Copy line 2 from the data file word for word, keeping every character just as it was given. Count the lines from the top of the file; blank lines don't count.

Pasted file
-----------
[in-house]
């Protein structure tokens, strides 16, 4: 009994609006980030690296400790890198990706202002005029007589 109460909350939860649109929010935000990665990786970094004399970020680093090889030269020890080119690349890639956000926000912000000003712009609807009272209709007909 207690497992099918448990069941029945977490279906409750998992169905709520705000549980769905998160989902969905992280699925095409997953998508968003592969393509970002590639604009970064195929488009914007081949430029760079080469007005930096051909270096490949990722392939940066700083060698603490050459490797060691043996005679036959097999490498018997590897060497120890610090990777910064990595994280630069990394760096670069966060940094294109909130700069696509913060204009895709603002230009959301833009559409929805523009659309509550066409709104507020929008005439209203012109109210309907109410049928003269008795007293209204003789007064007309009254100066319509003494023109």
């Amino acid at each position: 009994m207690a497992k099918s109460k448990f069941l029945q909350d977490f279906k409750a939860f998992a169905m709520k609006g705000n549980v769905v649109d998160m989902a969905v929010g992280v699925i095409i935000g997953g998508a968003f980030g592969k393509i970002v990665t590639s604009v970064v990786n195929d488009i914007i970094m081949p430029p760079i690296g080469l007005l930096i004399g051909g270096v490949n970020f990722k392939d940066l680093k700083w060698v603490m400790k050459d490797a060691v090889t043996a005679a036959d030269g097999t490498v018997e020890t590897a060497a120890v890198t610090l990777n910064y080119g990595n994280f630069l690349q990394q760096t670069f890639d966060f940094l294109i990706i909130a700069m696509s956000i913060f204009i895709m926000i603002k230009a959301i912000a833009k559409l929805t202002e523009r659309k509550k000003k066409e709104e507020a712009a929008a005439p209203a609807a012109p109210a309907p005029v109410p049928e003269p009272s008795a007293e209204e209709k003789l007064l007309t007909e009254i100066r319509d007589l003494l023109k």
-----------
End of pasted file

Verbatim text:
């Protein structure tokens, strides 16, 4: 009994609006980030690296400790890198990706202002005029007589 109460909350939860649109929010935000990665990786970094004399970020680093090889030269020890080119690349890639956000926000912000000003712009609807009272209709007909 207690497992099918448990069941029945977490279906409750998992169905709520705000549980769905998160989902969905992280699925095409997953998508968003592969393509970002590639604009970064195929488009914007081949430029760079080469007005930096051909270096490949990722392939940066700083060698603490050459490797060691043996005679036959097999490498018997590897060497120890610090990777910064990595994280630069990394760096670069966060940094294109909130700069696509913060204009895709603002230009959301833009559409929805523009659309509550066409709104507020929008005439209203012109109210309907109410049928003269008795007293209204003789007064007309009254100066319509003494023109």